TULALIP — Walk into the Tulalip Beef Jerky Outlet, and there’s a good chance that owner Tom Miller will try to give you a guided tour.
The store isn’t actually that big, since it occupies but one of the suites at Quil Ceda Village, but it’s packed with what Miller estimates to be 200 options of jerky, plus plenty of complementary snacking products.
“We wanted this place to have the feel of a general store, because it offers such a wide variety,” said Miller, who noted that the Tulalip store is not only the first Beef Jerky Outlet on tribal grounds, but also the first one west of the Rocky Mountains.
That variety of jerky ranges from dry to marinated, and from mild to hot, from a veritable zoo of different animals, in all sorts of seasonings.
“Our prime rib jerky is probably our most popular, since it’s not too spicy and it practically tastes like steak,” Miller said. “My favorite is the three-beer rub jerky, because it’s got a very understated flavor, that doesn’t overwhelm you.”
The Tulalip Beef Jerky Outlet also sells seasonings, sauces and rubs separately, from mesquite to teriyaki, with temperatures promising on the package to be “blazing,” “colon cleaners” or simply “fire,” for those looking to make their own jerky. Its assortment of jerky meats includes venison, elk, buffalo, ostrich, alligator, kangaroo and bear.
In back, a refrigerated section offers almost as many smoked meats, including bison, as well as cheese curds. You can even sample chili peppers, among them the intimidatingly named “Carolina Reapers,” but be warned that the store keeps plenty of bottles of Dasani in stock for a reason.
“It’s got a delayed reaction to it,” Miller laughed.
Miller is enthusiastic about showcasing the Beef Jerky Outlet’s other options, whether it’s vegetarian fare such as Amish popcorn, dried fruits, veggie chips, honey sticks or fried okra, or even if it’s stranger fare, such as fried larvae, chocolate-dipped crickets or sweet suckers with ants inside of them.
But what clearly gets him giddy is giving prospective customers samples of jerky, from cherry maple smokey mountain to moonshine and sweet bourbon, with turkey and even salmon jerky from Woodinville rounding out its eclectic melange.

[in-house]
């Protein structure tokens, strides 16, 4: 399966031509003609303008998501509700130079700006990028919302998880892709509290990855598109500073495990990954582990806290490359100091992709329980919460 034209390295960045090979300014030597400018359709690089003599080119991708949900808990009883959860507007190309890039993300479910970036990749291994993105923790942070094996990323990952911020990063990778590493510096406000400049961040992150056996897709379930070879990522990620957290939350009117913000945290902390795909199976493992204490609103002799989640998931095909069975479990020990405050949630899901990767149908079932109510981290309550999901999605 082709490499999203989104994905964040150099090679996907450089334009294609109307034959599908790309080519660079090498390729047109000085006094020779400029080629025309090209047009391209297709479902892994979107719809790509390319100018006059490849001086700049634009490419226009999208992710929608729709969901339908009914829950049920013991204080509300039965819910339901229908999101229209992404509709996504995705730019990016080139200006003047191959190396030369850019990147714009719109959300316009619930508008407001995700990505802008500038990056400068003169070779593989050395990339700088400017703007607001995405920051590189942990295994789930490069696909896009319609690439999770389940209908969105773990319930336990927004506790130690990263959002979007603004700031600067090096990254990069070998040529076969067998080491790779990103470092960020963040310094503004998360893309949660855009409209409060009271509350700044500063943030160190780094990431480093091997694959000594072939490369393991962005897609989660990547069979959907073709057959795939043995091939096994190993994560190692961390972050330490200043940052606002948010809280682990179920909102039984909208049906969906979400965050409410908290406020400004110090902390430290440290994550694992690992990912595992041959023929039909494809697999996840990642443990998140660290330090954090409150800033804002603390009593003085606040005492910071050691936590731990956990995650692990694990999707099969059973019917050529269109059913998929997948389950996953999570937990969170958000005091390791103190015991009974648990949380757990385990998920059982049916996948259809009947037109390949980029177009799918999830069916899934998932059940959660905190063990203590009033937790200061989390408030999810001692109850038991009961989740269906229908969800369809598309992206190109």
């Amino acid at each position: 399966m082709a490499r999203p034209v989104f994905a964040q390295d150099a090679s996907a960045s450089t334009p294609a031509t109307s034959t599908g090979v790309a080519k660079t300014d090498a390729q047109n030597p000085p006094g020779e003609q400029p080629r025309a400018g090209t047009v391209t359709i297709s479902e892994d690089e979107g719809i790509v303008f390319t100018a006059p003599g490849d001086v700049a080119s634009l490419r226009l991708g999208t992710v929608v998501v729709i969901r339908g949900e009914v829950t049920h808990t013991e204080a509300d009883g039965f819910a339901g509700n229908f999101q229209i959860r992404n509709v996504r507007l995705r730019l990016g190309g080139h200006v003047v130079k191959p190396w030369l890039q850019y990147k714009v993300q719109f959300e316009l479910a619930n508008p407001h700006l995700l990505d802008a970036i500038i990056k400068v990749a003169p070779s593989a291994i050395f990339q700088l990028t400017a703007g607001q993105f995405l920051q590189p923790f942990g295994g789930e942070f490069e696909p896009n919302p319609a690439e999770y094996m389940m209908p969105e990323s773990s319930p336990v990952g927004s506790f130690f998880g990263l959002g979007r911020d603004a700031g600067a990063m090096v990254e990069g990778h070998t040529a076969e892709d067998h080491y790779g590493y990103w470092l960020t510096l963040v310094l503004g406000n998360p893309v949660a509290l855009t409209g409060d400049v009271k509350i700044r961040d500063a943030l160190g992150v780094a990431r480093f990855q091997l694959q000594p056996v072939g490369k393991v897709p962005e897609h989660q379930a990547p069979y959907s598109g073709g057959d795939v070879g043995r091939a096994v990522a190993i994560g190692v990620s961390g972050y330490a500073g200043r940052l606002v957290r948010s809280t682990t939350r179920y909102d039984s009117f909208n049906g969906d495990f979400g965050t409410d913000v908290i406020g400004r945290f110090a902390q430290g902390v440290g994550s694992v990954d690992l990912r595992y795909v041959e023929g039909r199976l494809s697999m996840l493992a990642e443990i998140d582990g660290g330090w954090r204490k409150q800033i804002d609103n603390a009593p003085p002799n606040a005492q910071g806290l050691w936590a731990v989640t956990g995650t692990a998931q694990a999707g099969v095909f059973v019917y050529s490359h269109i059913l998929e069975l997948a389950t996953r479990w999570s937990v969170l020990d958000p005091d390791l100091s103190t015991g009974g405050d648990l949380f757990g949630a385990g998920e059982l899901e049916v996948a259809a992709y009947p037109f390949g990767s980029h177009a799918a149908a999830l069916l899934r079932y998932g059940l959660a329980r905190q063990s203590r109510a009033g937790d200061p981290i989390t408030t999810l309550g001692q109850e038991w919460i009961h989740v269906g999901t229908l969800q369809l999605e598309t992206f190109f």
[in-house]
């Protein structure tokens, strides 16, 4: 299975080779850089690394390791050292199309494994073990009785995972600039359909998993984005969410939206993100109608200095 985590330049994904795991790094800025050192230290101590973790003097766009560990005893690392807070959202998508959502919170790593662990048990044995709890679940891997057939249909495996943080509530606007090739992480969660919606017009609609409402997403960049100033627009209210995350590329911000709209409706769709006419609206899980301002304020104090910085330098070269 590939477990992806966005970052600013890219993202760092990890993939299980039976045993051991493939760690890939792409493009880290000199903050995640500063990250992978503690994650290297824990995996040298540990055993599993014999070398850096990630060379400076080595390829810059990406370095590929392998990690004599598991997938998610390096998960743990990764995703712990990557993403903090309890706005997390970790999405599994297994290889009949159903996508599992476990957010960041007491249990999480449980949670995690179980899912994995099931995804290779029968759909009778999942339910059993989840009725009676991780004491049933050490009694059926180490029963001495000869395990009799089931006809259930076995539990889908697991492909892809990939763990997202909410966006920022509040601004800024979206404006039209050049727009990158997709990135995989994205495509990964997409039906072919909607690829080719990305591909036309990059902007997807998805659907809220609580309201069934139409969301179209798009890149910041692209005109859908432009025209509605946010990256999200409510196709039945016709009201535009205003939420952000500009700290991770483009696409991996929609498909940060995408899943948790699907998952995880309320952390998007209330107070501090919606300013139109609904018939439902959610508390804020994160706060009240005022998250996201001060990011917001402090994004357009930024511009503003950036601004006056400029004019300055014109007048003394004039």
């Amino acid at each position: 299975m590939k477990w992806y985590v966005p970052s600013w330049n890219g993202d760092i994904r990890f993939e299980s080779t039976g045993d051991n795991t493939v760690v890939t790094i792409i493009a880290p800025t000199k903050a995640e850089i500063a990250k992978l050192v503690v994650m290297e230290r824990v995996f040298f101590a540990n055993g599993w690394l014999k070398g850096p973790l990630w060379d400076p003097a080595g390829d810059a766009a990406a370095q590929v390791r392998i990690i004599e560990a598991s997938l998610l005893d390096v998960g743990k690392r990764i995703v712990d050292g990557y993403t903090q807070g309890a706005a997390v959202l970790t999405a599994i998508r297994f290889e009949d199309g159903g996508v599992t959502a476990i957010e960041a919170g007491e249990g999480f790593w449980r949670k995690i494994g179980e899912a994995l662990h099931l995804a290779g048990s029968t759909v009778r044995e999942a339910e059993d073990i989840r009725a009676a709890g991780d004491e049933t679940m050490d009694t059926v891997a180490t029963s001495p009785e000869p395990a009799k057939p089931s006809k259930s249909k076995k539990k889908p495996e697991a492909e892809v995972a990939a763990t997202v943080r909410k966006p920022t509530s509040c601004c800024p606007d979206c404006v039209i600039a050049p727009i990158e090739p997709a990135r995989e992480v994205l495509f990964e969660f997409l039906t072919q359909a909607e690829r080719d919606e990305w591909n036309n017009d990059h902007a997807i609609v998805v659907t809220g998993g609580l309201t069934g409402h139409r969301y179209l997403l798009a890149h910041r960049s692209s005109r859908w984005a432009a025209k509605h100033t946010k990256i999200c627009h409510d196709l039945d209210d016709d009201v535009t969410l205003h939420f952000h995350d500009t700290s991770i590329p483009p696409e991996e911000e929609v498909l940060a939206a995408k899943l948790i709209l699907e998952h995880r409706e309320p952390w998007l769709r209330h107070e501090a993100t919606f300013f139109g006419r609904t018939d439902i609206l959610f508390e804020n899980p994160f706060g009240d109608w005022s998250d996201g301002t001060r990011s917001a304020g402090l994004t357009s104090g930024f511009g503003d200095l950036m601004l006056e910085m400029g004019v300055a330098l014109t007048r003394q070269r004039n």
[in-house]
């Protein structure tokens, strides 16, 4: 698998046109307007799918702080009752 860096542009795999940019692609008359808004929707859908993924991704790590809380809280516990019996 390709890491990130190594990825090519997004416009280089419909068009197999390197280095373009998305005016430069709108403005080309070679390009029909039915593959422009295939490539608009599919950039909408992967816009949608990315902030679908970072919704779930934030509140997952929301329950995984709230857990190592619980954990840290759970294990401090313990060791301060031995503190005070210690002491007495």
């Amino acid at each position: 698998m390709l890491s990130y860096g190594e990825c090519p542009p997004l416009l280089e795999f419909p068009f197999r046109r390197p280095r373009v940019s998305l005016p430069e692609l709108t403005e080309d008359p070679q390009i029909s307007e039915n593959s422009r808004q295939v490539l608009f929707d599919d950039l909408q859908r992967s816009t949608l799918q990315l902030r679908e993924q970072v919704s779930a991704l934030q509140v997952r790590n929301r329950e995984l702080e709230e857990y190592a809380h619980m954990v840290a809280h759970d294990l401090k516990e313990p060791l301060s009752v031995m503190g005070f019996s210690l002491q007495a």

“We’re not just selling products, but creating experiences,” Miller said. “It’s like wine-tasting.”
Ask him about the bacon jerky, and he’ll invite you to smell it for the hint of maple, before you bite into it. His opinion of lemon pepper jerky? “A good mix, that’s not super-hot.” If you’re wondering whether Cajun, jalapeño or sweet-and-spicy jerky is for you, not only will Miller let you have a free taste of each, but he can speak about each one from a position of expertise. He’ll tell you the jerky market has grown 46 percent since 2009, and that jerky is at least as popular with women as with men.
“It fits right in with a Paleo diet, because it’s very healthy,” Miller said. “It’s very low in carbs, is gluten-free and has no MSG.”
With the number of hunters and tourists in the area, thanks to the store’s proximity to I-5, Cabela’s and Home Depot, Miller anticipates his current employee crew of five could grow to seven, so that there would be between two to three employees on the floor during busy shifts.
“I want us to work with people in a hands-on way,” Miller said.
The Tulalip Beef Jerky Outlet is in Suite D at 8825 34th Ave. NE, and will conduct its official grand opening ribbon-cutting at 3 p.m. on Saturday, Dec. 12. Ten percent of the day’s proceeds will be donated to the Union Gospel Mission for the homeless.